After Peoples Democratic Party (PDP) chief Mehbooba Mufti expressed her objections over students in Kashmir being compelled to chant 'Raghupati Raghav Raja Ram', Jammu and Kashmir Bharatiya Janata Party (BJP) President Ravinder Raina on Tuesday, 20 September, accused Mufti of "poisioning young minds."
"Mahatma Gandhi united the whole nation by this bhajan during the freedom struggle. The school children also sing 'lab pe aati hai dua banke tamanna meri... (my heart's desire comes to my lips as a prayer)' in their morning assembly and there was no objection from anyone," news agency PTI quoted Raina as saying.
The BJP leader accused Mufti of 'playing politics' and stirring a controversy.
"This country belongs to all of us, the people of all faiths – Hindus, Muslims, Sikhs, Christians, and others. Mehbooba should read more often Allama Iqbal's 'mazhab nahin sikhata aapas mein bair rakhna' (religion does not teach us to fight)," the saffron party leader said.
'Protection of Islamic Identity': What Mufti, MMU Stated
On Monday, Mufti had taken to Twitter and posted a video capturing the school staff asking students to recite Hindu hymns, and termed it as the Narendra Modi government's real "Hindutva agenda."
"Jailing religious scholars, shutting down Jama Masjid, & directing school kids here to sing Hindu hymns exposes the real Hindutva agenda of GOI in Kashmir,” the PDP chief had said in the tweet.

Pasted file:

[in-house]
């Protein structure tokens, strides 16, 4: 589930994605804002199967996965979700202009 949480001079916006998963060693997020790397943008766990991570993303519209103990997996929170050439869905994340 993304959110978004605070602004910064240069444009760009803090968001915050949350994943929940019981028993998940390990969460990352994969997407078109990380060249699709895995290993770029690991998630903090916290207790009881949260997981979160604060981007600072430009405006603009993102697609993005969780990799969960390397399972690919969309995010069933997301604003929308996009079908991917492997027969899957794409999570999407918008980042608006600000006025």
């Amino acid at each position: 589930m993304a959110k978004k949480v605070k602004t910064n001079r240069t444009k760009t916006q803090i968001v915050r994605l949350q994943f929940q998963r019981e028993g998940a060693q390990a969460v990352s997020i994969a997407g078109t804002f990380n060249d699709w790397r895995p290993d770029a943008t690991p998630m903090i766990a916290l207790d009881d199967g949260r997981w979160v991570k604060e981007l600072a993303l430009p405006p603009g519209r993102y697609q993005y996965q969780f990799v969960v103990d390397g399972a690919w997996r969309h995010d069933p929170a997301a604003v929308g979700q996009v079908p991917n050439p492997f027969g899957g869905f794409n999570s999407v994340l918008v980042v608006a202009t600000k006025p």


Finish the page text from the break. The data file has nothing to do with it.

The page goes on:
Echoing these concerns, the Muttahida Majlis-e-Ulema (MMU), an amalgam of religious and educational organisations, also strongly objected to the alleged enforcement of singing these hymns.
In a statement, the MMU said,
"Protection of our religion and Islamic identity is, as Muslims, our fundamental religious responsibility; and deliberate interference in this by the government, education department, or any other agency will neither be accepted nor tolerated."
"It is becoming clear that there seems to be a deliberate plan to push our young generation through state run educational institutions towards apostasy, to wean them away from Islamic beliefs and identity, to speed their so-called integration with the Hindutva idea of India," it added.
Disagreeing with Mufti, National Conference chief Farooq Abdullah said, "I don't accept that India is communal, it has been and will remain secular. I used to sing bhajans but will I become Hindu because of that?"